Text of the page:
Cornelis Van Eesteren conceived the General Extension Plan for Amsterdam in 1929–1932. In 1935 the plan was approved by the city council. Economic depression and German occupation delayed the start of construction for more than 20 years.
Dutch society has evolved in ways that couldn’t have been foreseen 75 years ago. The buildings are depreciated financially after 50 years.
So what to do now?
Apartments, when built in the Fifties, were meant to house families of the post-war generation. Now they barely are considered fit for the aging couples that the children left behind. Schools have to serve another generation of pupils, shops cater to new customers, churches lose their function and small scale industry is moving out. This calls for an urban intervention.
This redevelopment of the built-up environment can be – and is – handled by housing corporations, developers and architects. But then there remains the issue of open public space. Amsterdam-West is full of it. Streets, squares, green areas, water, and gardens that might be private, but are not fenced off. Next to taking care of buildings, something has to be done about public space.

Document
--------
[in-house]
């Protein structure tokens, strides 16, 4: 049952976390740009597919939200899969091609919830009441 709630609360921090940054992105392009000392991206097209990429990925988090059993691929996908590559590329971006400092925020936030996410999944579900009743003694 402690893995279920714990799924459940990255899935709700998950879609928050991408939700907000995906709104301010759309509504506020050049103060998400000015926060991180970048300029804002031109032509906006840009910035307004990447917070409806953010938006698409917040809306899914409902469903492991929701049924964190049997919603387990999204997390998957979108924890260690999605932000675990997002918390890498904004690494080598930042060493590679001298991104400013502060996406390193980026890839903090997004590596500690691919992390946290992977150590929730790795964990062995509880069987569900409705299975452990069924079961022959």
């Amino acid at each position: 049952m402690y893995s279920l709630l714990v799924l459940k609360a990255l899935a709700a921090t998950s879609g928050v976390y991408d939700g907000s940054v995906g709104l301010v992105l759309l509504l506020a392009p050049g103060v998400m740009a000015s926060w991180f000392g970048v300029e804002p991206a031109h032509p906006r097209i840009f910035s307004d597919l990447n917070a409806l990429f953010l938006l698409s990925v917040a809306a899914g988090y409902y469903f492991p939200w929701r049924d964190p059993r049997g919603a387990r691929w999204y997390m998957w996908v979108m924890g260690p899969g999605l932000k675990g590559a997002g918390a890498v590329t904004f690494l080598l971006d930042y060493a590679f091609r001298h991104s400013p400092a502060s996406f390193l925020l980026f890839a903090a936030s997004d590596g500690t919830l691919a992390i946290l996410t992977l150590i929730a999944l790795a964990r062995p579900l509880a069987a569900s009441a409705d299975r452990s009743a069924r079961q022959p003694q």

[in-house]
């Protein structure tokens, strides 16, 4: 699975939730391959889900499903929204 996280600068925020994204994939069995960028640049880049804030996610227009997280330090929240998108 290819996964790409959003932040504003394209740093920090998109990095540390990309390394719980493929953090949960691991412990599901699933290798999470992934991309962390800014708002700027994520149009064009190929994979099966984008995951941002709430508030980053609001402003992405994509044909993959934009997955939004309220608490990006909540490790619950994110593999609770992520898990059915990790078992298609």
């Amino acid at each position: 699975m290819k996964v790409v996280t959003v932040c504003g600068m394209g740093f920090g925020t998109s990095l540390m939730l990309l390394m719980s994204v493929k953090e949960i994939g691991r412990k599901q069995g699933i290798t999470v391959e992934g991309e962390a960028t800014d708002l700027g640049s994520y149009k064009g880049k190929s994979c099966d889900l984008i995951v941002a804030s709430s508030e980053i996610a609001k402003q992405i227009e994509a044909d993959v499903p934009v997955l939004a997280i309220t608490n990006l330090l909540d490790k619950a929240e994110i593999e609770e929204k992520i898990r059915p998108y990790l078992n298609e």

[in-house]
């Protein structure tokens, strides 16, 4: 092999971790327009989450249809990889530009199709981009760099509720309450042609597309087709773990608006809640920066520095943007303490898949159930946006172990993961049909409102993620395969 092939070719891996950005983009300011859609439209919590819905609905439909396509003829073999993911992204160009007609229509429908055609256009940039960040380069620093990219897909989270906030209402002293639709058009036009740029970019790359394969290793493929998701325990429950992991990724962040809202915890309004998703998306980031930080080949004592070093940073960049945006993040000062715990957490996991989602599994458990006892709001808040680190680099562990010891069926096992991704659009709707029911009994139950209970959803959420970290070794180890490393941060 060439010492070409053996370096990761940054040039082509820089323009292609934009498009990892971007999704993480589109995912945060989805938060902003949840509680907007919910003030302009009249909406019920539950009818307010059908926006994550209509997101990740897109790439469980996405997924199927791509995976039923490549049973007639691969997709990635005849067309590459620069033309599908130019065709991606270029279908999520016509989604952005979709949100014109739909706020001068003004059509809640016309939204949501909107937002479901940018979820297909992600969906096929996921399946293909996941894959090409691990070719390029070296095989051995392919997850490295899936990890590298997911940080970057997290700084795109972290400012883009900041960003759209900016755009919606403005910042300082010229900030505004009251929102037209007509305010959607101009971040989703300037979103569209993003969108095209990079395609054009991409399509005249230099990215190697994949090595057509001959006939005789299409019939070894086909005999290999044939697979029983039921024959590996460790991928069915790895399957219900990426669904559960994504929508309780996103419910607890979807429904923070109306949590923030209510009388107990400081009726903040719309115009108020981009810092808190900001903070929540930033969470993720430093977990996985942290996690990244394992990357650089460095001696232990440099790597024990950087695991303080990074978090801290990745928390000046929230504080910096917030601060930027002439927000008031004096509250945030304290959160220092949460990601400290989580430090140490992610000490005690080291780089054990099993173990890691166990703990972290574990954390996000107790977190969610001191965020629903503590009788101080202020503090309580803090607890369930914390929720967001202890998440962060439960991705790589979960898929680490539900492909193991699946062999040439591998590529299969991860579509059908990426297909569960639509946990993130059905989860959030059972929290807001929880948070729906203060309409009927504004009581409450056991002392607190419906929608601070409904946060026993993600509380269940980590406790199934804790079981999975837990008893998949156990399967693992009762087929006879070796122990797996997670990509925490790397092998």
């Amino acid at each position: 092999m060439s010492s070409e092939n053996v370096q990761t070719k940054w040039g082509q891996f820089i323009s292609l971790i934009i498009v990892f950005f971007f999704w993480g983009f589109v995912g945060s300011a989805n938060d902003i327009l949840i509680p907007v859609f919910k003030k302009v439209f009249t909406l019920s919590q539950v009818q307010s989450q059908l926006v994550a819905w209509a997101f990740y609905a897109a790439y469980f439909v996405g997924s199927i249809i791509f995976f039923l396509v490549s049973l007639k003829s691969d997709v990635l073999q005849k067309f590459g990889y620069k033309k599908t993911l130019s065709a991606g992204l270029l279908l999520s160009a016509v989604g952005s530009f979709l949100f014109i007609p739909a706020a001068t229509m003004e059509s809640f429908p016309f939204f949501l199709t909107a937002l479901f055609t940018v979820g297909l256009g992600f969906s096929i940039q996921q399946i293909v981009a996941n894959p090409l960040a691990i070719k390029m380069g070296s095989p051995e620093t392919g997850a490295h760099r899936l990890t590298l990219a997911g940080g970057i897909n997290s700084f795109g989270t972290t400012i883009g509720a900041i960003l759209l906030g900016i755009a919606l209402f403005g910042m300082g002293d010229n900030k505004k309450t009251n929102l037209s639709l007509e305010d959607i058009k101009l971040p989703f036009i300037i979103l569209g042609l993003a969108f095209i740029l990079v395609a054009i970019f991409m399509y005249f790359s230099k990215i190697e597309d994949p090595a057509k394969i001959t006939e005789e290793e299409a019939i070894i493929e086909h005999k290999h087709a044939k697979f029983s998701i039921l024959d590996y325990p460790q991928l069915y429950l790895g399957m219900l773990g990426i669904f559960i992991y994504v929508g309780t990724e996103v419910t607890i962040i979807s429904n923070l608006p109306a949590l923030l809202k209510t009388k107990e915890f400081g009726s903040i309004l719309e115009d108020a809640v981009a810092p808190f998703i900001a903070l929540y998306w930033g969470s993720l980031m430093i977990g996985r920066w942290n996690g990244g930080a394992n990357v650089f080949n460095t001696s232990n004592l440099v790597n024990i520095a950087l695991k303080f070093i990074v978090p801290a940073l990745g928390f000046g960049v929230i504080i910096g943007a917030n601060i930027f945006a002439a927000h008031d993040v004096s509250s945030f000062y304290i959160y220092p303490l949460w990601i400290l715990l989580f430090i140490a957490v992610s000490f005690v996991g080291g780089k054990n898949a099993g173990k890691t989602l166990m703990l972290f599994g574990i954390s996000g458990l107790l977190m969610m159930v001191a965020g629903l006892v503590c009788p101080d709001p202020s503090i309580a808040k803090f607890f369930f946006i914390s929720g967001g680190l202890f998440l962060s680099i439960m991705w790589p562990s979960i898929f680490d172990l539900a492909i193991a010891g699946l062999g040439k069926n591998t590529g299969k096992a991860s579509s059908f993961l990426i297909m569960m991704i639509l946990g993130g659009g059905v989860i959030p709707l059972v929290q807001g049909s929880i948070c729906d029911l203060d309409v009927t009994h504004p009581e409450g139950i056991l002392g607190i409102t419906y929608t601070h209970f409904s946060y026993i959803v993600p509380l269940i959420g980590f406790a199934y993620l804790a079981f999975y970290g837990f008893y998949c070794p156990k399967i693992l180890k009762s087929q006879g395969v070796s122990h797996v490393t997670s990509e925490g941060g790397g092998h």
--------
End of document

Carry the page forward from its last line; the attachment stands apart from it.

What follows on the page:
The Master Plan for Zuidwestkwadrant establishes this as follows:
The rectangular design of the Van Eesteren scheme can be enhanced by planting trees in different ways when they are up for renewal. In the North-South direction the instruction is to be rectilinear, in the East-West scattering is the norm. This helps to differentiate the environment and supports orientation.
Originally, Amsterdam-West was a peat-cutting area. Remnants of that original landscape, now been built upon, are again connected to support ecological diversity and an abundance of species.
To enjoy it, space needs to be defined. A fence, designed especially for this project makes clear what remains public and what has become private.
By redesigning existing open spaces, two parks are created. A city park in the middle of the larger neighbourhood of Osdorp serves the whole community, a water park at the edge of the area helps to establish an ecological link between two main lakes.
City of Amsterdam
and Urban Planning
Michael van Gessel